Heather F. and Stephanie I couldn't help myself.
I can't say I was terribly enticed by the idea of zombies--they're sooo five minutes ago--but between the interesting concept and the cool title, I took the plunge.
Quick blurb: Mary lives in a secluded society surrounded by fences. The fences serve a very important purpose: to keep the Unconsecrated (zombies) at bay. Early in the book Mary loses her mother when she wanders too close to the fence looking for Mary's thought-to-be-dead father. Her mother soon dies and Returns as an Unconsecrated and is pushed into the Forest to exist with the others. Mary finds herself alone amidst the Sisters--nuns who guard the secrets and history of the society in which Mary lives. She also finds herself in a bit of a marital pickle. She's marrying age, but she loves Travis and is socially bound to his brother, Harry. Hello, love triangle!
The book started out with a bang. I was immediately sucked in by the creepy atmosphere and the sense of oppression that comes through the writing. I can't imagine being locked in by fences and surrounded by "the enemy" all the time. Even though the Unconsecrated are slow, the sheer numbers of them are a constant threat to the village as they consistently pressure the fences and threaten to overtake the residents. It's a pretty darn bothersome concept, actually.
Toward the middle of the book, as the love triangle became an increasing problem for Mary, I got a little bored. Mary seems a pretty solid character. She knows her mind (most of the time), and has some very definite dreams about escaping her community to see what lies beyond the Forest. She's heard stories of the ocean all her life and wants nothing more than to reach it. That said, she still gets bogged down in a mental battle between Travis and Harry. Who should she trust? Who loves her? Who does she want to be with, etc.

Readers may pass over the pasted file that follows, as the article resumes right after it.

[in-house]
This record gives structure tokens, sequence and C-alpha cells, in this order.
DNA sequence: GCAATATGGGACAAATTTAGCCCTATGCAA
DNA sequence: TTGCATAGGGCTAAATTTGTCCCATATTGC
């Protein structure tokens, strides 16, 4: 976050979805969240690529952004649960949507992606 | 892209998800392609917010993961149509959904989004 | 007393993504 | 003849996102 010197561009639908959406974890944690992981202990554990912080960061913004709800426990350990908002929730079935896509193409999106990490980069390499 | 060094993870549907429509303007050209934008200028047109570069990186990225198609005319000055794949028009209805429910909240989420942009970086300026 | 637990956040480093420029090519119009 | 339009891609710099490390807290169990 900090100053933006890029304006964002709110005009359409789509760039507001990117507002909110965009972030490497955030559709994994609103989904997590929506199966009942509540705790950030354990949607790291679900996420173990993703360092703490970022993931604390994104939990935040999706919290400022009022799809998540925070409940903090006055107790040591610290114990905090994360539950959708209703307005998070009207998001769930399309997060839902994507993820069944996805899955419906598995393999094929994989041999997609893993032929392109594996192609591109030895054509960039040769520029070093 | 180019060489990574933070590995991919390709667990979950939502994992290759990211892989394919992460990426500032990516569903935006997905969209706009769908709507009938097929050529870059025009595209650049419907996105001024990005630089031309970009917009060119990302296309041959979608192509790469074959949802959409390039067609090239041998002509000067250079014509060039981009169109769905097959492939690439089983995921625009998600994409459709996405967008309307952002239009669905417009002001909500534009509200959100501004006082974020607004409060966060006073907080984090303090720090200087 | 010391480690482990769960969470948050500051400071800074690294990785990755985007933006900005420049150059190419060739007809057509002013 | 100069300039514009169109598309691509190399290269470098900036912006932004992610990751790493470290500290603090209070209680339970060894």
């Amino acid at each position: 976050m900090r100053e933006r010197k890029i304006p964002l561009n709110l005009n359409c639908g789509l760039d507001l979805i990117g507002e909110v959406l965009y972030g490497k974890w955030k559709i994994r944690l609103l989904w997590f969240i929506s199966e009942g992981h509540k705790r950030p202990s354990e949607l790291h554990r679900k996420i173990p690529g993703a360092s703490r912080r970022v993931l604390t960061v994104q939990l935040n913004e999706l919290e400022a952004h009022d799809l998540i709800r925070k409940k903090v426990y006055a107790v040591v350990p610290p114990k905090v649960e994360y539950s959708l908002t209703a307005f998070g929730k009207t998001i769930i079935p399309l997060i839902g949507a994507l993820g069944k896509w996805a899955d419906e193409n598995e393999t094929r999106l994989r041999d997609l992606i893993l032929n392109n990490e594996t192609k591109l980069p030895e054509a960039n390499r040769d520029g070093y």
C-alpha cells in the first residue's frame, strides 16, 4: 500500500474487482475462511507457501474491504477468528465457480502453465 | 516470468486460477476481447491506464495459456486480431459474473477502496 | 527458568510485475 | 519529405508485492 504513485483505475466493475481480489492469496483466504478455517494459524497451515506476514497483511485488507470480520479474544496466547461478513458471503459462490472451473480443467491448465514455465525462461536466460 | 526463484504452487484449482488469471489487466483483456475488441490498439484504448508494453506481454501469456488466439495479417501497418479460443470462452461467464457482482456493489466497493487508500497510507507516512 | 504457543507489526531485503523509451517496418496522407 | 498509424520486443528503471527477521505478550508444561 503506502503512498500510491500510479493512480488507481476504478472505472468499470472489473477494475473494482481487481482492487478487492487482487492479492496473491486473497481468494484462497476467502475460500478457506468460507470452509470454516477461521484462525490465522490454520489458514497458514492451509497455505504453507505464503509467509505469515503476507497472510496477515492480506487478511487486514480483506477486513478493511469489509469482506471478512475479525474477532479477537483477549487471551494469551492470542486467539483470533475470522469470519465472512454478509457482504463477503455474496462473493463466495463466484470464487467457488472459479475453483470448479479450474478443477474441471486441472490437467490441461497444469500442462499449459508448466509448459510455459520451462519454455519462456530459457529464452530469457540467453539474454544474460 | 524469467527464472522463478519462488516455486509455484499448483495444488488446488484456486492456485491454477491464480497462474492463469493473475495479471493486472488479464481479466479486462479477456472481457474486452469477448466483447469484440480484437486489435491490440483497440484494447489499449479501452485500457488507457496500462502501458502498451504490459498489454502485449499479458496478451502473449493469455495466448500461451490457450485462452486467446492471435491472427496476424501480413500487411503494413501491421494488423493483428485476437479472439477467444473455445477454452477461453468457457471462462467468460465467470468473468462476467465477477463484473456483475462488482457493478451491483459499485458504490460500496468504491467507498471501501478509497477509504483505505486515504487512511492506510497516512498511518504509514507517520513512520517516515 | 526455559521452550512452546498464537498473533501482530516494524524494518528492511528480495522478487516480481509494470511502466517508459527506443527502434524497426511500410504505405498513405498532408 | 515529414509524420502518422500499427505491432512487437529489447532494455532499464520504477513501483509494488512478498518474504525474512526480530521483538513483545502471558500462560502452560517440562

I felt a similar sense of apathy about the "love triangle" in The Hunger Games. When I see people going on about Team Peeta or Team Gale, I tend to fall on a third team: Team Katniss! I can see Katniss being independent of both these guys. Same thing with Mary. I was more interested in her and the societal secrets around her than her thin love life.
There were some specific scenes in the book that I found pretty heavy. An Unconsecrated baby rocking in her cradle for eternity, for instance. Somehow the book seemed more adult than a YA novel at times, and maybe one of the reasons I didn't love the love triangle is because it reminded me that the book had more to offer than a love story. There were some pretty serious critiques of a society based on sameness and an overarching sense of safety (a la The Giver). If I taught a college class with older books, I would probably throw this novel in for good measure and explore some of those deeper issues.
I see The Dead-Tossed Waves in my future, but I haven't decided if I'll pick it up now or get a little space from this book first. In the meantime, visit Carrie Ryan's website.